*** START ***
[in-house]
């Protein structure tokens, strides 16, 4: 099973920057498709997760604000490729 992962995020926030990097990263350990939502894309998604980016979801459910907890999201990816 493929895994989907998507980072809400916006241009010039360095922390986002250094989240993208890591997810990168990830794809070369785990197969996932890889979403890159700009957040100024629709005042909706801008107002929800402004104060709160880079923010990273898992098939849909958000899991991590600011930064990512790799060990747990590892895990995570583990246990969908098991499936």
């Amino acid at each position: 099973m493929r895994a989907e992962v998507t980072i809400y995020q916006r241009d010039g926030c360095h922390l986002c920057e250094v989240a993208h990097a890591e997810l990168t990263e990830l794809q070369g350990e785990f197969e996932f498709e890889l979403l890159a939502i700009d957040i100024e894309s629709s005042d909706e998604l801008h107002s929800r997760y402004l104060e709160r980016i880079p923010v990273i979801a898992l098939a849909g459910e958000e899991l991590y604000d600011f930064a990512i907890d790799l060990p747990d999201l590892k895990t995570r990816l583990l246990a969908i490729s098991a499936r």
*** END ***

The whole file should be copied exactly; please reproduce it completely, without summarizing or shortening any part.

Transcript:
[in-house]
């Protein structure tokens, strides 16, 4: 099973920057498709997760604000490729 992962995020926030990097990263350990939502894309998604980016979801459910907890999201990816 493929895994989907998507980072809400916006241009010039360095922390986002250094989240993208890591997810990168990830794809070369785990197969996932890889979403890159700009957040100024629709005042909706801008107002929800402004104060709160880079923010990273898992098939849909958000899991991590600011930064990512790799060990747990590892895990995570583990246990969908098991499936």
């Amino acid at each position: 099973m493929r895994a989907e992962v998507t980072i809400y995020q916006r241009d010039g926030c360095h922390l986002c920057e250094v989240a993208h990097a890591e997810l990168t990263e990830l794809q070369g350990e785990f197969e996932f498709e890889l979403l890159a939502i700009d957040i100024e894309s629709s005042d909706e998604l801008h107002s929800r997760y402004l104060e709160r980016i880079p923010v990273i979801a898992l098939a849909g459910e958000e899991l991590y604000d600011f930064a990512i907890d790799l060990p747990d999201l590892k895990t995570r990816l583990l246990a969908i490729s098991a499936r």